Digoxigenylated multimeric antigens were compared which contained epitopes from the gp120 region of HIV (cf example 4b) coupled to a bovine Fab antibody fragment carrier. In each case the carrier was loaded with the peptide epitope in the range of 1:6 to 1:7 on a molar basis. The loading of the carrier with digoxigenin groups was 1:2 and 1:4.
The results of this experiment are shown in Table 5. It can be seen that a non-linear improvement in sensitivity and a considerable reduction in the Hook effect was achieved by increasing the number of marker groups.
The stability of monomeric and multimeric antigens was tested. For this purpose the signal recovery after a three day incubation at 35° C. relative to the original signal intensity was determined.
A signal recovery of 3.0 and 4.0% for two samples was determined for a monomeric ruthenylated antigen from the gp120 region of HIV (sequence see example 4) in combination with a fresh biotinylated monomeric antigen. When using a carrier-bound multimeric ruthenylated antigen (carrier: rabbit IgG, 4 marker groups and 3 epitopes per carrier molecule) a signal recovery of 73.1 and 73.6% was determined under the same test conditions.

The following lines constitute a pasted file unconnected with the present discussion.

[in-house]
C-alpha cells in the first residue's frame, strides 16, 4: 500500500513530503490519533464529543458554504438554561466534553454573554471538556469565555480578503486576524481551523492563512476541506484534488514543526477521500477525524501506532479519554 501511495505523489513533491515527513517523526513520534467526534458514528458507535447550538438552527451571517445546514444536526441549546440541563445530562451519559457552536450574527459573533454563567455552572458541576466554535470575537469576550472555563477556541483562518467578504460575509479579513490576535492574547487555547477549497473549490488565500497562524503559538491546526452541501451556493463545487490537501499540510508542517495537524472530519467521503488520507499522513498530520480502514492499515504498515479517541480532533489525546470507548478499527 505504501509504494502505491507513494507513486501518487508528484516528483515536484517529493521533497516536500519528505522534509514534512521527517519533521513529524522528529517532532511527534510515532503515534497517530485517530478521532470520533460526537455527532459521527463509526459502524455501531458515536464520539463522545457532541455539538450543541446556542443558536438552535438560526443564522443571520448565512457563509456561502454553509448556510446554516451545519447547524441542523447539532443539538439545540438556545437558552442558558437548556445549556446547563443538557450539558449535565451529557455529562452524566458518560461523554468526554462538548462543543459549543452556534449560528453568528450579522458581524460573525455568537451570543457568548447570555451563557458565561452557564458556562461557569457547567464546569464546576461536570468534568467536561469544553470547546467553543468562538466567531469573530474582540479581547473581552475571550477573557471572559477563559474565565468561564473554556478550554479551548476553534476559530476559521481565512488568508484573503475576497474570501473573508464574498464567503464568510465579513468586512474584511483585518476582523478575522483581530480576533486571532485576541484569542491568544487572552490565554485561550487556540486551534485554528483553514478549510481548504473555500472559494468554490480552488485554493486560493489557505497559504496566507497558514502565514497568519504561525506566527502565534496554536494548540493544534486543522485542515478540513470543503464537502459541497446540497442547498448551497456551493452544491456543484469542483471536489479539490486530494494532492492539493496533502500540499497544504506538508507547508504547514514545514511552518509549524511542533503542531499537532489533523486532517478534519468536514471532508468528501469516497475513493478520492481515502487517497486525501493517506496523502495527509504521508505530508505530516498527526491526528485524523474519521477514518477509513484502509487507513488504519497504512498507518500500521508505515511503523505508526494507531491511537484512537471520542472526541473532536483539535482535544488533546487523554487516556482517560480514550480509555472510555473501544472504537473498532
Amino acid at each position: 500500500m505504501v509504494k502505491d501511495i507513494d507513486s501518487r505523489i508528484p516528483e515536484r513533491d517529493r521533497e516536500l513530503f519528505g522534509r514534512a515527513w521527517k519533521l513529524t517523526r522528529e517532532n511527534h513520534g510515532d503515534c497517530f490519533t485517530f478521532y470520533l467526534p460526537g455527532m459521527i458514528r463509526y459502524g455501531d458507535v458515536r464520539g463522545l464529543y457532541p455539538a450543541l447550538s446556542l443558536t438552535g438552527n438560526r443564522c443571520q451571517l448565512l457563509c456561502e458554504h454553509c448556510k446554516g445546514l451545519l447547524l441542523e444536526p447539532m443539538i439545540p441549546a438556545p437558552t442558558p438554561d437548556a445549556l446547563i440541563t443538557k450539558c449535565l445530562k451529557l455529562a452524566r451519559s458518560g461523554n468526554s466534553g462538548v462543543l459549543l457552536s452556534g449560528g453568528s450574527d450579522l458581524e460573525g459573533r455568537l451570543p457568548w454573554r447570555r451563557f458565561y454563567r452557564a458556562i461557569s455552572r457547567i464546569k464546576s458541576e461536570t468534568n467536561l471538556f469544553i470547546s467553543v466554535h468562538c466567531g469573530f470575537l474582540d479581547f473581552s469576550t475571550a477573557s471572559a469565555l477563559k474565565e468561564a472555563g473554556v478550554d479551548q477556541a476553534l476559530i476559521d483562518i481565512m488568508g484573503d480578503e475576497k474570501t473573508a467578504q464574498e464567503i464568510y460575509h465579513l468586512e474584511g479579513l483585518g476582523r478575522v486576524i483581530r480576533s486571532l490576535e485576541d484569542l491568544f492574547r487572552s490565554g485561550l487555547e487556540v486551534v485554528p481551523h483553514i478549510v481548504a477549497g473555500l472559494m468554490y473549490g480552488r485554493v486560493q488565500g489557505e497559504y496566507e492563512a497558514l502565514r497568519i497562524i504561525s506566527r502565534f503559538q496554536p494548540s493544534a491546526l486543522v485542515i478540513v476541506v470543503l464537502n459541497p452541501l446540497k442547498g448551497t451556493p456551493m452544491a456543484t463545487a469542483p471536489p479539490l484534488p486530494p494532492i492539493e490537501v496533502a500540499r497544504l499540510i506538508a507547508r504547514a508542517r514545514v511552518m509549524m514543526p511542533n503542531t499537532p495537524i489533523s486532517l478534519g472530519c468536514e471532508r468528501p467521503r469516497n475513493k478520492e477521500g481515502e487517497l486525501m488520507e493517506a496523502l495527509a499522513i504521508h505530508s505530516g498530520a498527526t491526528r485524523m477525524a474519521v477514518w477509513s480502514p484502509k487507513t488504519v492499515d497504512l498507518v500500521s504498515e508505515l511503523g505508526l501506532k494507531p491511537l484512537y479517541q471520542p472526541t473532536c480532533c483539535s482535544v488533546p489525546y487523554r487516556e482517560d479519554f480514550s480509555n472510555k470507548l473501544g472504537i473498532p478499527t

A biotinylated monomeric antigen with the same epitope sequence was examined in a similar manner together with a carrier-bound biotinylated multimeric antigen (carrier: rabbit IgG, 18 biotin groups and 3 epitopes per carrier) in combination with a monomeric ruthenylated antigen. Signal recoveries of 25.0 and 37.0% were determined for the monomeric biotinylated antigen and 120.3 and 79.9% for the multimeric antigen.
Multimeric antigens are preferably used to detect specific immunoglobulins of low affinity e.g. in the case of a recent seroconversion and in the case of new viral subtypes.
a) Ruthenylated Multimeric Antigens
The positive/negative signal differentiation was examined using antigens with an epitope sequence from the NS4/3 region of HCV. A combination of a monomeric ruthenylated and a monomeric biotinylated antigen resulted in a positive/negative signal differentiation of 3 and 1 in two different positive seroconversion samples i.e. a positive sample was not recognized as such. When multimeric IgG carrier-bound biotinylated and ruthenylated antigens were used a signal differentiation of 21 was determined in each case. Only the use of multimeric antigens enables the positive samples to be correctly classified.
b) Biotinylated Multimeric Antigens
The same peptide epitope from the gp41 region of HIV (gp41/3) was compared in each case as a carrier-bound multimeric antigen and as a monomeric antigen. In each case 50 ng/ml biotinylated and digoxigenylated monomeric peptide was used. In the case of the multimeric antigens 50 ng/ml “peptide equivalent” was used in which the amount of peptide was calculated from the degree of loading of the polyhapten. The test was carried out on an ES700 automated analyzer.
The test was carried out using various seroconversion panels as samples.